Results 2014 (January to June)

From January to June 2014, UNICEF supported the Government of Angola in its scale-up of integrated management of acute malnutrition, including through the opening of 4 new inpatient and 97 new outpatient therapeutic programme centres in Huila and Cunene provinces, treating 11,758 children with SAM. Information materials on drinking water treatment and safe storage at inpatient and outpatient centres was provided, as was the provision of soap for hand washing in health and nutrition centres. Over 444 health staff and 229 community mobilizers were trained to deliver key WASH messages, and 30,000 people benefitted from the review and updating of water point rehabilitation and trough construction of water supply solar systems, carried out in partnership with the Provincial Directorates of Water from Huila and Cunene respectively. Over 40,000 people have been exposed to community-led total sanitation (CLTS) methodologies and key messages, delivered in partnership with local government and NGOs. Scale up of CLTS is planned in 5 additional municipalities with a view to providing an opportunity for poor communities to improve access to sanitation and hygiene practices and reduce vulnerability to cholera outbreaks.2 Child Protection C4D materials were elaborated, and will reach families, communities and service providers, targeting prevention and response to child labour, negligence and violence against children. UNICEF continues to coordinate with key government, UN, and NGO stakeholders to ensure an efficient and coordinated response.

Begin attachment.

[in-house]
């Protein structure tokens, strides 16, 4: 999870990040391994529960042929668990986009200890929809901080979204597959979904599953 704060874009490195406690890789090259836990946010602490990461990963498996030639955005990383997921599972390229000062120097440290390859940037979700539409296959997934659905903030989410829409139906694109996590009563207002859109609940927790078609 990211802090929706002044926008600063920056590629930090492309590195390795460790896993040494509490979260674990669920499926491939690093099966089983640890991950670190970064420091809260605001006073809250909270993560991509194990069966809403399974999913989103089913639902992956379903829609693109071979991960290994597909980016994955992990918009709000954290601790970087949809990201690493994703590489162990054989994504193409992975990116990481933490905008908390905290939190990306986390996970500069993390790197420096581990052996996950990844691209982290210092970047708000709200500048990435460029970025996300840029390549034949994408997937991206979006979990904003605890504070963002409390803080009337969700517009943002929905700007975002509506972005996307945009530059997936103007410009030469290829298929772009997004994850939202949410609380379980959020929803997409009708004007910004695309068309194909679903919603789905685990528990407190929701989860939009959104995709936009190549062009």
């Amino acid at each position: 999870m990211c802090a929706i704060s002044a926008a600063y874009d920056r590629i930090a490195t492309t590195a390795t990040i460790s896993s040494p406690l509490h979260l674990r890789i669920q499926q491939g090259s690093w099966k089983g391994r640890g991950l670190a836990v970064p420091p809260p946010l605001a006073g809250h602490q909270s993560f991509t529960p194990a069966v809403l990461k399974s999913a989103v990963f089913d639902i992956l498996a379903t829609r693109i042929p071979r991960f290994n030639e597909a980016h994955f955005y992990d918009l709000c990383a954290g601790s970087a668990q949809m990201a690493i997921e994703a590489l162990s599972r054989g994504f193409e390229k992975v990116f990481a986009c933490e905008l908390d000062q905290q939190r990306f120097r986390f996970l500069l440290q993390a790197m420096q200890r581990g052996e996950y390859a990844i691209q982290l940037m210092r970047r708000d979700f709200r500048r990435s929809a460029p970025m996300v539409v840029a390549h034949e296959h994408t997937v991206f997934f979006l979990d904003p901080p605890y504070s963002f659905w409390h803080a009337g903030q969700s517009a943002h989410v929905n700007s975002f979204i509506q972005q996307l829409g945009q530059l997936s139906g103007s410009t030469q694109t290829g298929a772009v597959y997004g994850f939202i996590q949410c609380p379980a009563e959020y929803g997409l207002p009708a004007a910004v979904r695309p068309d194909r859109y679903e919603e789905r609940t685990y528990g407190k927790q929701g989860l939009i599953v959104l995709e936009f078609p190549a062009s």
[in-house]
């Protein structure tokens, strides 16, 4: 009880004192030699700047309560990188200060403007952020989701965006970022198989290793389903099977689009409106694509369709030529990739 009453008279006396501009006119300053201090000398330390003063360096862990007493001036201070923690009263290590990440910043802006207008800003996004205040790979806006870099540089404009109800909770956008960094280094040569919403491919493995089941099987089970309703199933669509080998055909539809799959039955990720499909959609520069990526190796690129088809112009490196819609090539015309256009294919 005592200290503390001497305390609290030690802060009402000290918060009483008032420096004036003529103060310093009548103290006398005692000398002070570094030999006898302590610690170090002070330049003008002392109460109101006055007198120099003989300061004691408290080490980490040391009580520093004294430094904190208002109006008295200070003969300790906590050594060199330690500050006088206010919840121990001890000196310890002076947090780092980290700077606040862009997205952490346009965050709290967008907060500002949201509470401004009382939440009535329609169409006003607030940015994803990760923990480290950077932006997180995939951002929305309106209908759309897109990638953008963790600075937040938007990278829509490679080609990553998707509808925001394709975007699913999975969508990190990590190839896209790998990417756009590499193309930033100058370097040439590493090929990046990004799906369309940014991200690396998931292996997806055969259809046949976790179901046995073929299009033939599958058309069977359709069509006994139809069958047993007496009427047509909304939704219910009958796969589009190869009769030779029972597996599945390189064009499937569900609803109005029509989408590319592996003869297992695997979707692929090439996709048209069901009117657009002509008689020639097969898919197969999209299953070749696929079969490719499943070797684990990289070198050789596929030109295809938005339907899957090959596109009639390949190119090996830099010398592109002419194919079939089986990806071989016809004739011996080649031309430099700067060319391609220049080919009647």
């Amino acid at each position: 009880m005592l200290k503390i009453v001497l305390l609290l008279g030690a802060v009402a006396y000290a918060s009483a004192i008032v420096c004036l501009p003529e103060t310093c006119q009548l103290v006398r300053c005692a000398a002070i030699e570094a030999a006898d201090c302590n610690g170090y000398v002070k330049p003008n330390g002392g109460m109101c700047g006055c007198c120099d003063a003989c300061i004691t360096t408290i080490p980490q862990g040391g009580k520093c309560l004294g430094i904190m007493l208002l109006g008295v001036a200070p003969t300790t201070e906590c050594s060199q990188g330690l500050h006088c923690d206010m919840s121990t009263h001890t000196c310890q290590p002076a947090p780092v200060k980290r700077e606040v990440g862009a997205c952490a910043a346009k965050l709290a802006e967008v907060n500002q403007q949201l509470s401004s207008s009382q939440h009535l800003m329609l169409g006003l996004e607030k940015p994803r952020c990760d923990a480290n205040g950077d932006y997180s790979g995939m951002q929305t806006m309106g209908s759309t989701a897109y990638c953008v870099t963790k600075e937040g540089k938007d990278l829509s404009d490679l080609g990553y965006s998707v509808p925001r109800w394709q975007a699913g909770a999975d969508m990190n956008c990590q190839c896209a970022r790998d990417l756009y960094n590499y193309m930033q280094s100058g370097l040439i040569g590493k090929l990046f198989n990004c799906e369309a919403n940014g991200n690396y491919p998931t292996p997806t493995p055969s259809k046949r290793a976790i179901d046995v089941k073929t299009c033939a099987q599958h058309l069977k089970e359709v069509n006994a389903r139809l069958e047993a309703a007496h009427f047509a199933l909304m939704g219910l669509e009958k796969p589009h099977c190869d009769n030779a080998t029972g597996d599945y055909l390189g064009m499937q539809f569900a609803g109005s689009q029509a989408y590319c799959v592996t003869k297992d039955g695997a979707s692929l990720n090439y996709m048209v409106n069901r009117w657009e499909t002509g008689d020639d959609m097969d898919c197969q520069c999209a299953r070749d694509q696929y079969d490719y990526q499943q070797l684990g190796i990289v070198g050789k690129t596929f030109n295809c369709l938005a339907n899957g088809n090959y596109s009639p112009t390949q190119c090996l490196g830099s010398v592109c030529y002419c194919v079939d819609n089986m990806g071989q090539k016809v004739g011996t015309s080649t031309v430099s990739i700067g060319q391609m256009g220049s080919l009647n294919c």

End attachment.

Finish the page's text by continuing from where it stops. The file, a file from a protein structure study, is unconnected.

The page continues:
Funding requirements

UNICEF is appealing for US$5 million to respond to critical humanitarian needs in Angola. As of 30 June 2014, US$ 1.46 million (or 29 per cent) of the appeal has been funded. The Government of Angola is leading and partially funding the response, but humanitarian needs remain, in particular in remote and hard-to-reach areas. Additional funding is needed to enable UNICEF to support the national response, including by improving the monitoring of and reporting on the crisis in all affected areas, strengthening WASH interventions due to the critical water shortages and expanding interventions in other sectors, including child protection.

 


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1 United Nations Office of the Resident Coordinator, Drought Report, September 2013. According to the National Civil Protection Commission, only US$10 million was released through the end of July 2013. However, there is no information on how these funds were allocated due to lack of transparency and definition of priorities, which makes the planning and the coordination with humanitarian partners’ interventions challenging. In 2014 the government continues to support the affected communities through the provincial government, without a common tracking and reporting systems. Humanitarian partners including UNICEF continue supporting the Government to strengthen monitoring systems.
2 In 2013, Cunene province recorded 3,847 cholera cases and 133 cholera-related deaths; Huíla province recorded 926 cholera cases and 23 cholera-related deaths.
3 WASH targets reduced because water availability for both human and livestock consumption has improved as a result of the rains that fell from February to end of May (FEWSNET). Therefore, funding requirements also reduced from US$3 million to US$2 million.